Middle-east Arab News Opinion | Asharq Al-awsat

Shortage of Foreignors Pushes ISIS to Use Child Suicide-Bombers | ASHARQ AL-AWSAT English Archive 2005 -2017
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Kirkuk- ISIS has started to push children to the suicide operation scene after losing their foreign fighters, revels two suicide-bombings, the first in Gaziantep south Turkey last Saturday and the second in north Kirkuk in Iraq on Sunday, in addition to a third suicide attempt in the same Iraqi city.

Kurdish security sources said that the Asayesh Kurdish security forces had arrested a 14-year-old suicidal boy before he detonated himself in a Shi’ite Shrine in Kirkuk on Sunday. The sources said the boy and his brother were trained in the Mosul city. His brother had already detonated himself at a mosque in the same city and the same night.

Brigadier General Sarhad Qadir, the chief of Kirkuk suburban police told Asharq Al-Awsat that the city of Kirkuk had witnessed on Sunday evening three incidents: The first was a suicide-bombing near the Jaafar al-Sadek Shrine in Al-Wasati neighborhood injuring 6 people including 2 security members; the second was when the police arrested a boy wearing a suicide belt and ready to detonate himself, and the third incident was a suicide explosion in the province.

Qadir said the teenage bomber was under the effect of drugs when he tried to conduct the terrorist operation.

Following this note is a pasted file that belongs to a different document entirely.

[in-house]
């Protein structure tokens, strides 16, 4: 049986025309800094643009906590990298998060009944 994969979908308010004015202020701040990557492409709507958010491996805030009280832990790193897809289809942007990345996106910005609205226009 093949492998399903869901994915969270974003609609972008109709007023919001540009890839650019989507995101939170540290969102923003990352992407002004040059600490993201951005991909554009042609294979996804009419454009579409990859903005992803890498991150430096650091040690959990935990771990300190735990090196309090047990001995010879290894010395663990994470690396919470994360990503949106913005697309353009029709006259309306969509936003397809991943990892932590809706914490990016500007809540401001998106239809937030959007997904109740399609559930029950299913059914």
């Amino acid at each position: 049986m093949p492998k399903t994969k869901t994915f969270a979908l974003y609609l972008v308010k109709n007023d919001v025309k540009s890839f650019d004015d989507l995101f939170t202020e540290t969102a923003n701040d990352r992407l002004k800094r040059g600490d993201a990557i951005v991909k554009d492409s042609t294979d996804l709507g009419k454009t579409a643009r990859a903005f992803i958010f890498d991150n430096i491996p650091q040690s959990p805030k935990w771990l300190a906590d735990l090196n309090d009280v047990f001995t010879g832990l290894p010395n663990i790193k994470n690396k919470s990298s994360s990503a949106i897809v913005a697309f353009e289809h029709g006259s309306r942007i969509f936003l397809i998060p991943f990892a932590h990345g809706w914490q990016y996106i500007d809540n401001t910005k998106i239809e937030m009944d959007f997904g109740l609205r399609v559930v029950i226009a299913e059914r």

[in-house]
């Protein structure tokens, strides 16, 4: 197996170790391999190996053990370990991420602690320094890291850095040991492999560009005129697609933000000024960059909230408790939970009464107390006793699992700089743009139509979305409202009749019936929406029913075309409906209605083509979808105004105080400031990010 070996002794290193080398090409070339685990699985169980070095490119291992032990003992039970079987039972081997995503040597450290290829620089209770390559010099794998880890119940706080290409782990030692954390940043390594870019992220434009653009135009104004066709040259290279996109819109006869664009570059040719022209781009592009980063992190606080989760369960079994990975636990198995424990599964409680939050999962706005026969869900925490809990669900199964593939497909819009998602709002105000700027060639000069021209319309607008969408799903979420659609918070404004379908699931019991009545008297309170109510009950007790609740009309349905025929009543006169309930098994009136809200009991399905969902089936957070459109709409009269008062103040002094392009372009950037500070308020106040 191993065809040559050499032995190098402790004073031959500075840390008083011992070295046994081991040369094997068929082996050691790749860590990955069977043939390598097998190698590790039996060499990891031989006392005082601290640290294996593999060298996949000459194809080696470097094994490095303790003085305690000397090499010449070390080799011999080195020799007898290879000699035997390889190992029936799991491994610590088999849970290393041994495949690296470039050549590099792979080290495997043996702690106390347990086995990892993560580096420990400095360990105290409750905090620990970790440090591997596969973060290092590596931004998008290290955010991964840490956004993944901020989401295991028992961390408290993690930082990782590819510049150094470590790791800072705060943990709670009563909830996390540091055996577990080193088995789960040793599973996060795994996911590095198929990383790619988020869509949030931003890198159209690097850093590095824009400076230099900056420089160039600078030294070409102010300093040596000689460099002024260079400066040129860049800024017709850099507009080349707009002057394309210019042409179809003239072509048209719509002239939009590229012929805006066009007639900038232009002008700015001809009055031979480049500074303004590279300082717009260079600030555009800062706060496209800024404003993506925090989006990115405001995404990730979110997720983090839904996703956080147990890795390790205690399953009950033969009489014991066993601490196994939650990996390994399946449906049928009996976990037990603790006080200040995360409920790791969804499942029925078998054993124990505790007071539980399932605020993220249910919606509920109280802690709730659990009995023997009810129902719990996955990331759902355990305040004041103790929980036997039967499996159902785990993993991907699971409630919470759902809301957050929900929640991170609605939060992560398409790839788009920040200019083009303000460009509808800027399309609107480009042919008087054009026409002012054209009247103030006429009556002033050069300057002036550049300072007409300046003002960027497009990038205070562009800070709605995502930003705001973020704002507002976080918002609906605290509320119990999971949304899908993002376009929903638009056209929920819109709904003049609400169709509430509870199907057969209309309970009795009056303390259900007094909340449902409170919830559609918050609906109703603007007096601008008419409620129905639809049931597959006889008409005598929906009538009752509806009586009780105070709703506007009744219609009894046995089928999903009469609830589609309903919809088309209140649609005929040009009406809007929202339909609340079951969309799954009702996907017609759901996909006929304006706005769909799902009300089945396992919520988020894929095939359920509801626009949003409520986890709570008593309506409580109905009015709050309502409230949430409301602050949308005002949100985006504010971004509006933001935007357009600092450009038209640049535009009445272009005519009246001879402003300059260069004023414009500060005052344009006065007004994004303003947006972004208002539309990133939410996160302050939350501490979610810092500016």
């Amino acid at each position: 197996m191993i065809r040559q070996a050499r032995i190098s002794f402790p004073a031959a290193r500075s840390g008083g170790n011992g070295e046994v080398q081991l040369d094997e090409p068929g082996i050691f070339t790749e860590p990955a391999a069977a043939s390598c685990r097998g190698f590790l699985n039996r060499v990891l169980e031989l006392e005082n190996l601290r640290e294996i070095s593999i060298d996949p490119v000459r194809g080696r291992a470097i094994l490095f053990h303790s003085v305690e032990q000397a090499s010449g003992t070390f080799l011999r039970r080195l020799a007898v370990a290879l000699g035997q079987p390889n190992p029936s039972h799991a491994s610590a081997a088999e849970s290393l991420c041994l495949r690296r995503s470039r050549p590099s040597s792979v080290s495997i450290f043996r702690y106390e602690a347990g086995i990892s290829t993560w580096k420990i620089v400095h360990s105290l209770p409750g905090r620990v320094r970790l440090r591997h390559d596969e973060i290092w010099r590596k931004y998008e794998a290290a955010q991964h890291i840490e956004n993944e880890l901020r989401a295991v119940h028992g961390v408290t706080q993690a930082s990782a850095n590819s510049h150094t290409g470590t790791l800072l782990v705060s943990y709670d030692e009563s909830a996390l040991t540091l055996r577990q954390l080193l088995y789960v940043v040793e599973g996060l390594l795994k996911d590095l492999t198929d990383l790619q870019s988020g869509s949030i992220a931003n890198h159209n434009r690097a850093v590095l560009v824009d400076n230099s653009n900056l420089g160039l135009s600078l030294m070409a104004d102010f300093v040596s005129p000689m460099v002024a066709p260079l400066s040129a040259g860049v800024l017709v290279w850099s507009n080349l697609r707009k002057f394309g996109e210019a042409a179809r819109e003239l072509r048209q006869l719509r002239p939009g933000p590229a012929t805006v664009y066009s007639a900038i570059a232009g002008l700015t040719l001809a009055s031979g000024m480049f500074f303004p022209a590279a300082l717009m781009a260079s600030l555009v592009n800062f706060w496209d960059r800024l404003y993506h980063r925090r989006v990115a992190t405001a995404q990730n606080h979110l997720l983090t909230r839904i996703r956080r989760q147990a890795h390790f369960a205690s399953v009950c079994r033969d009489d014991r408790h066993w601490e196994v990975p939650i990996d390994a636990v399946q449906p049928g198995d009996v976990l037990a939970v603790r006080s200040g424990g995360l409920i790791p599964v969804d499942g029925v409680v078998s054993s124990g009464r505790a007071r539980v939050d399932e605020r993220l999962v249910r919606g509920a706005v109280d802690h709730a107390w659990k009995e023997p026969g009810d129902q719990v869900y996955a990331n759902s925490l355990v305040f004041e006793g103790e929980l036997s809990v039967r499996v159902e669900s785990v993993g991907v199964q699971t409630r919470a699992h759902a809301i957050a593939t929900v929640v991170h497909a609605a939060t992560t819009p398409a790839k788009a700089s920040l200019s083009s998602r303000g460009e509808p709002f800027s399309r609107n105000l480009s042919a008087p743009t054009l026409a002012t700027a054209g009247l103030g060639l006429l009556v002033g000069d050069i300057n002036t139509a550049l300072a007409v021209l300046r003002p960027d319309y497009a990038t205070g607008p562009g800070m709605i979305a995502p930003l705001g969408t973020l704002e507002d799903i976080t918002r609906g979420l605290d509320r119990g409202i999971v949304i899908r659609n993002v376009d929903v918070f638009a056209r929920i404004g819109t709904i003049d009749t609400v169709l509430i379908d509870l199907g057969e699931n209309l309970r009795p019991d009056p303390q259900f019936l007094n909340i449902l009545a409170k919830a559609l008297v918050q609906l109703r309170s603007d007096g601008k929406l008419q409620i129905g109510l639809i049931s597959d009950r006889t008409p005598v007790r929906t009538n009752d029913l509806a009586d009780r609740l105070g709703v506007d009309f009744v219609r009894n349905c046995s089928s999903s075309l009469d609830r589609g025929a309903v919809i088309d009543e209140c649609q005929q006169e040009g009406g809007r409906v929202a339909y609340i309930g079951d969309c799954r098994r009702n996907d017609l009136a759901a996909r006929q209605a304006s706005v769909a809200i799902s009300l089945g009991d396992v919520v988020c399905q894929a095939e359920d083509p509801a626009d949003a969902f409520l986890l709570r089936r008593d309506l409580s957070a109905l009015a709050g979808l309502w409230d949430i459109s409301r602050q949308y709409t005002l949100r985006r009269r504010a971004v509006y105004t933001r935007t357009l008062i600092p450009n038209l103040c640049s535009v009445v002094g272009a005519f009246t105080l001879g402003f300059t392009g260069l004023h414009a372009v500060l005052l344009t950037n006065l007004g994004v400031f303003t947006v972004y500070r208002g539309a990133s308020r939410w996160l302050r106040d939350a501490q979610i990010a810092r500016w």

“The boy has made some confessions, however, we are not 100 percent sure the information he gave were accurate. Investigations were ongoing,” the general said.

Vice President of the Kirkuk Centre of Democratic Organizations of the Patriotic Union of Kurdistan Asi Ali said the two boys had entered Daqouk, which is part of the Kirkuk province, two weeks ago coming from the city of Mosul where they have been trained by ISIS fighters to conduct suicidal attacks in Kirkuk.

According to informed security forces, ISIS has been lately pushed to use children after losing its armed foreign fighters during battles with Peshmerga, the air raids conducted by the international alliance and during the continuous escape of fighters from its ranks.

The sources revealed that around 1,650 teenagers, their ages ranging between 6 and 17, were currently trained in ISIS military camps.